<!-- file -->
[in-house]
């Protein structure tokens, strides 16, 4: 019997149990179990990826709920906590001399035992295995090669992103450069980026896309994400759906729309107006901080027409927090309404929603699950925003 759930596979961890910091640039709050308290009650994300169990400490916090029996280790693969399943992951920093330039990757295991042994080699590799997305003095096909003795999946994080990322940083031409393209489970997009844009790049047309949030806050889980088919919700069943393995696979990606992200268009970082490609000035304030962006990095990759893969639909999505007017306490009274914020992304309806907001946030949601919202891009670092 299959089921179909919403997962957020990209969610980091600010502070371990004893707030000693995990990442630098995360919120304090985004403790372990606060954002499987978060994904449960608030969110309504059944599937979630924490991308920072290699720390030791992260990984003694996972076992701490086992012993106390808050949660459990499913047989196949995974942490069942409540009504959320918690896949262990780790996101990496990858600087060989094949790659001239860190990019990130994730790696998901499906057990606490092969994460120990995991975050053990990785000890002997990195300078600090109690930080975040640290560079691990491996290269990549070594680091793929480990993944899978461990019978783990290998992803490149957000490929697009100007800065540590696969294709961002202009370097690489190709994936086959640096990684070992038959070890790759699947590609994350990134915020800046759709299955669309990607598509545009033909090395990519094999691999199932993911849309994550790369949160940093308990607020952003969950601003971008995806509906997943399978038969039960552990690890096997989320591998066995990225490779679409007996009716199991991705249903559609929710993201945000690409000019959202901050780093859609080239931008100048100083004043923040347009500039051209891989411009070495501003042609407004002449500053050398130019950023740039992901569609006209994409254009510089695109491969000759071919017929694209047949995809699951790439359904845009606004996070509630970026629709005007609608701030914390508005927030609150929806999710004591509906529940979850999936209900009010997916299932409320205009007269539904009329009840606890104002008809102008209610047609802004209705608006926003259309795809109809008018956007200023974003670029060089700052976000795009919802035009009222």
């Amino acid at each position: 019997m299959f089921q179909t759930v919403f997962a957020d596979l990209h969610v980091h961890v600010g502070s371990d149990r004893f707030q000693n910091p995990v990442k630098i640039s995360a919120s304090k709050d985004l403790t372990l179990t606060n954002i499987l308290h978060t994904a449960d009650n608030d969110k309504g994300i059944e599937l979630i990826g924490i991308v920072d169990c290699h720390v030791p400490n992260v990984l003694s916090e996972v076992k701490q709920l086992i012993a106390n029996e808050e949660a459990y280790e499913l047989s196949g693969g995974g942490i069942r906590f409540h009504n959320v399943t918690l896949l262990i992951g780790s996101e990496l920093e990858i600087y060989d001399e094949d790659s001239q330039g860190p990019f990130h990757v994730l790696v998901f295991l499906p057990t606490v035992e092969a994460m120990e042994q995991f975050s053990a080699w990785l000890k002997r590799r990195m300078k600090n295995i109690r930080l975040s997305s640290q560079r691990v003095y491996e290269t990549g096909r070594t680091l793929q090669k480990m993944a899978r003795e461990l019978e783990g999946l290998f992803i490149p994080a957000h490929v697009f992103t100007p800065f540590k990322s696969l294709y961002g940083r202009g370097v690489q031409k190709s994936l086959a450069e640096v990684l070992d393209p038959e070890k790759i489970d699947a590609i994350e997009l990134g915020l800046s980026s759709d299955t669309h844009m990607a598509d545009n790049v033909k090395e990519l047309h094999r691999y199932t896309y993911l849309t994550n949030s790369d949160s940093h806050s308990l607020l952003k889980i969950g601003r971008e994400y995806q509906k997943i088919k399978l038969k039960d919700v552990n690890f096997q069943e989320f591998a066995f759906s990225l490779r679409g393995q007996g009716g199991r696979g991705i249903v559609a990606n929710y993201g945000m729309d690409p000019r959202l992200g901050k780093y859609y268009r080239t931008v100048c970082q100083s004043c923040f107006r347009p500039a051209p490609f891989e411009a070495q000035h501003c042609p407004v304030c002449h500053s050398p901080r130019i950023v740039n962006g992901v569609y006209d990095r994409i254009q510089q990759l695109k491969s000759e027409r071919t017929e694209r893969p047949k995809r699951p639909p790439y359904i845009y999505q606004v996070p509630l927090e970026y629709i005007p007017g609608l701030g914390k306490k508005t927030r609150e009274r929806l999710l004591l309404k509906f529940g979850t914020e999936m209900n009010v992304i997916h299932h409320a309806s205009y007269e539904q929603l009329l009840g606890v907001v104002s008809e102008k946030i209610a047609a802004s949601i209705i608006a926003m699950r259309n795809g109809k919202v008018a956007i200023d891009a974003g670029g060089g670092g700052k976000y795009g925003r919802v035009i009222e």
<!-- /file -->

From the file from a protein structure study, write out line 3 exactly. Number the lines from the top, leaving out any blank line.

């Amino acid at each position: 019997m299959f089921q179909t759930v919403f997962a957020d596979l990209h969610v980091h961890v600010g502070s371990d149990r004893f707030q000693n910091p995990v990442k630098i640039s995360a919120s304090k709050d985004l403790t372990l179990t606060n954002i499987l308290h978060t994904a449960d009650n608030d969110k309504g994300i059944e599937l979630i990826g924490i991308v920072d169990c290699h720390v030791p400490n992260v990984l003694s916090e996972v076992k701490q709920l086992i012993a106390n029996e808050e949660a459990y280790e499913l047989s196949g693969g995974g942490i069942r906590f409540h009504n959320v399943t918690l896949l262990i992951g780790s996101e990496l920093e990858i600087y060989d001399e094949d790659s001239q330039g860190p990019f990130h990757v994730l790696v998901f295991l499906p057990t606490v035992e092969a994460m120990e042994q995991f975050s053990a080699w990785l000890k002997r590799r990195m300078k600090n295995i109690r930080l975040s997305s640290q560079r691990v003095y491996e290269t990549g096909r070594t680091l793929q090669k480990m993944a899978r003795e461990l019978e783990g999946l290998f992803i490149p994080a957000h490929v697009f992103t100007p800065f540590k990322s696969l294709y961002g940083r202009g370097v690489q031409k190709s994936l086959a450069e640096v990684l070992d393209p038959e070890k790759i489970d699947a590609i994350e997009l990134g915020l800046s980026s759709d299955t669309h844009m990607a598509d545009n790049v033909k090395e990519l047309h094999r691999y199932t896309y993911l849309t994550n949030s790369d949160s940093h806050s308990l607020l952003k889980i969950g601003r971008e994400y995806q509906k997943i088919k399978l038969k039960d919700v552990n690890f096997q069943e989320f591998a066995f759906s990225l490779r679409g393995q007996g009716g199991r696979g991705i249903v559609a990606n929710y993201g945000m729309d690409p000019r959202l992200g901050k780093y859609y268009r080239t931008v100048c970082q100083s004043c923040f107006r347009p500039a051209p490609f891989e411009a070495q000035h501003c042609p407004v304030c002449h500053s050398p901080r130019i950023v740039n962006g992901v569609y006209d990095r994409i254009q510089q990759l695109k491969s000759e027409r071919t017929e694209r893969p047949k995809r699951p639909p790439y359904i845009y999505q606004v996070p509630l927090e970026y629709i005007p007017g609608l701030g914390k306490k508005t927030r609150e009274r929806l999710l004591l309404k509906f529940g979850t914020e999936m209900n009010v992304i997916h299932h409320a309806s205009y007269e539904q929603l009329l009840g606890v907001v104002s008809e102008k946030i209610a047609a802004s949601i209705i608006a926003m699950r259309n795809g109809k919202v008018a956007i200023d891009a974003g670029g060089g670092g700052k976000y795009g925003r919802v035009i009222e």